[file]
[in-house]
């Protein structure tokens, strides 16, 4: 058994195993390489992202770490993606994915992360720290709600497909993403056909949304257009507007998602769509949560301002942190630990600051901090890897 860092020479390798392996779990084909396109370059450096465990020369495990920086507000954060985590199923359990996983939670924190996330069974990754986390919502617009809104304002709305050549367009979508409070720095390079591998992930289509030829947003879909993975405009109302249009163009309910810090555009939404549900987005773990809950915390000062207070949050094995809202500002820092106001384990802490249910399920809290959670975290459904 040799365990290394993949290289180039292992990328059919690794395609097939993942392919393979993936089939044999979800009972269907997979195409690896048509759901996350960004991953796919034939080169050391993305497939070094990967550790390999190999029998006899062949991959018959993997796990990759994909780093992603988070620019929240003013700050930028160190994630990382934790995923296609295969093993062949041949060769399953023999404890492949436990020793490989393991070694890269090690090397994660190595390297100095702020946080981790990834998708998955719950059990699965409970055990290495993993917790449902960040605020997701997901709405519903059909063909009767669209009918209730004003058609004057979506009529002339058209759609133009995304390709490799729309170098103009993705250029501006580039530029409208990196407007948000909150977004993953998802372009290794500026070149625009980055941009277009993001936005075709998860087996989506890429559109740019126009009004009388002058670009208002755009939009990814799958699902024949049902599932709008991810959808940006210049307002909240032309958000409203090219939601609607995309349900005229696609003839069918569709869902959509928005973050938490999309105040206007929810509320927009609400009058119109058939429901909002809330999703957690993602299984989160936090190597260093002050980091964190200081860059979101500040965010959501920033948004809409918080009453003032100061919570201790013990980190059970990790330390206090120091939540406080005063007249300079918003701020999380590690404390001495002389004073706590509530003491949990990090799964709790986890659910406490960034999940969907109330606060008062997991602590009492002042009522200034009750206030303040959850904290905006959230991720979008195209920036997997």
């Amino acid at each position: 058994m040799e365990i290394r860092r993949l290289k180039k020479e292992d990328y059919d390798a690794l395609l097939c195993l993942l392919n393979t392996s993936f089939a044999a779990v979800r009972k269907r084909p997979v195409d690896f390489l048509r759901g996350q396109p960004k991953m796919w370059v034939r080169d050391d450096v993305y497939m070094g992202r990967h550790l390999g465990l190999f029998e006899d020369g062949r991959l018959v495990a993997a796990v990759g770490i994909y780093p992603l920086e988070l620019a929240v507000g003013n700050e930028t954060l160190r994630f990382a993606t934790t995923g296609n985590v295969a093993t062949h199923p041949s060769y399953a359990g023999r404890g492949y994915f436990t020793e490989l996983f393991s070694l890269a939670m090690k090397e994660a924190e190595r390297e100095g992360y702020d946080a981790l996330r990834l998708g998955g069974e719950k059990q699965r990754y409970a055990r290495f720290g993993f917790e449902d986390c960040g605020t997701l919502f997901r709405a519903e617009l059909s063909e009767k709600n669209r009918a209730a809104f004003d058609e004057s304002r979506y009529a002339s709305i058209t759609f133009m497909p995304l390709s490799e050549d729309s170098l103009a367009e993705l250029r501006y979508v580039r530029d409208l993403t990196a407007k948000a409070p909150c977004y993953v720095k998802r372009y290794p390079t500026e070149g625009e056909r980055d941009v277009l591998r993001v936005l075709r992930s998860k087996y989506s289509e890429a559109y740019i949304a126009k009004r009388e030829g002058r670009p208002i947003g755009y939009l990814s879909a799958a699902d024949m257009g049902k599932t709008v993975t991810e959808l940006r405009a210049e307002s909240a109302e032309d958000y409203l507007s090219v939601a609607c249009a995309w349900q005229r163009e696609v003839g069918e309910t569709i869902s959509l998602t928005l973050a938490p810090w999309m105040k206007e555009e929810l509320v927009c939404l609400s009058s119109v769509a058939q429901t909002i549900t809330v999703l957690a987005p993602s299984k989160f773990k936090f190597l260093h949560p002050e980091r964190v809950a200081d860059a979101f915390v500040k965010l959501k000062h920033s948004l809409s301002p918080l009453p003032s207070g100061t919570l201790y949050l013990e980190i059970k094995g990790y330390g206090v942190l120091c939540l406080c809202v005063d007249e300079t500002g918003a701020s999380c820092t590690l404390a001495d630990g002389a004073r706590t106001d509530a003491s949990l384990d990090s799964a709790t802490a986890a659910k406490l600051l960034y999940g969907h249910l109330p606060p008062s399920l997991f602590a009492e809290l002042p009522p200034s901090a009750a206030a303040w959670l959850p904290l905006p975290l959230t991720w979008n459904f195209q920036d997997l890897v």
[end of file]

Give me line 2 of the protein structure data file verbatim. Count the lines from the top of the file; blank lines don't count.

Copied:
């Protein structure tokens, strides 16, 4: 058994195993390489992202770490993606994915992360720290709600497909993403056909949304257009507007998602769509949560301002942190630990600051901090890897 860092020479390798392996779990084909396109370059450096465990020369495990920086507000954060985590199923359990996983939670924190996330069974990754986390919502617009809104304002709305050549367009979508409070720095390079591998992930289509030829947003879909993975405009109302249009163009309910810090555009939404549900987005773990809950915390000062207070949050094995809202500002820092106001384990802490249910399920809290959670975290459904 040799365990290394993949290289180039292992990328059919690794395609097939993942392919393979993936089939044999979800009972269907997979195409690896048509759901996350960004991953796919034939080169050391993305497939070094990967550790390999190999029998006899062949991959018959993997796990990759994909780093992603988070620019929240003013700050930028160190994630990382934790995923296609295969093993062949041949060769399953023999404890492949436990020793490989393991070694890269090690090397994660190595390297100095702020946080981790990834998708998955719950059990699965409970055990290495993993917790449902960040605020997701997901709405519903059909063909009767669209009918209730004003058609004057979506009529002339058209759609133009995304390709490799729309170098103009993705250029501006580039530029409208990196407007948000909150977004993953998802372009290794500026070149625009980055941009277009993001936005075709998860087996989506890429559109740019126009009004009388002058670009208002755009939009990814799958699902024949049902599932709008991810959808940006210049307002909240032309958000409203090219939601609607995309349900005229696609003839069918569709869902959509928005973050938490999309105040206007929810509320927009609400009058119109058939429901909002809330999703957690993602299984989160936090190597260093002050980091964190200081860059979101500040965010959501920033948004809409918080009453003032100061919570201790013990980190059970990790330390206090120091939540406080005063007249300079918003701020999380590690404390001495002389004073706590509530003491949990990090799964709790986890659910406490960034999940969907109330606060008062997991602590009492002042009522200034009750206030303040959850904290905006959230991720979008195209920036997997």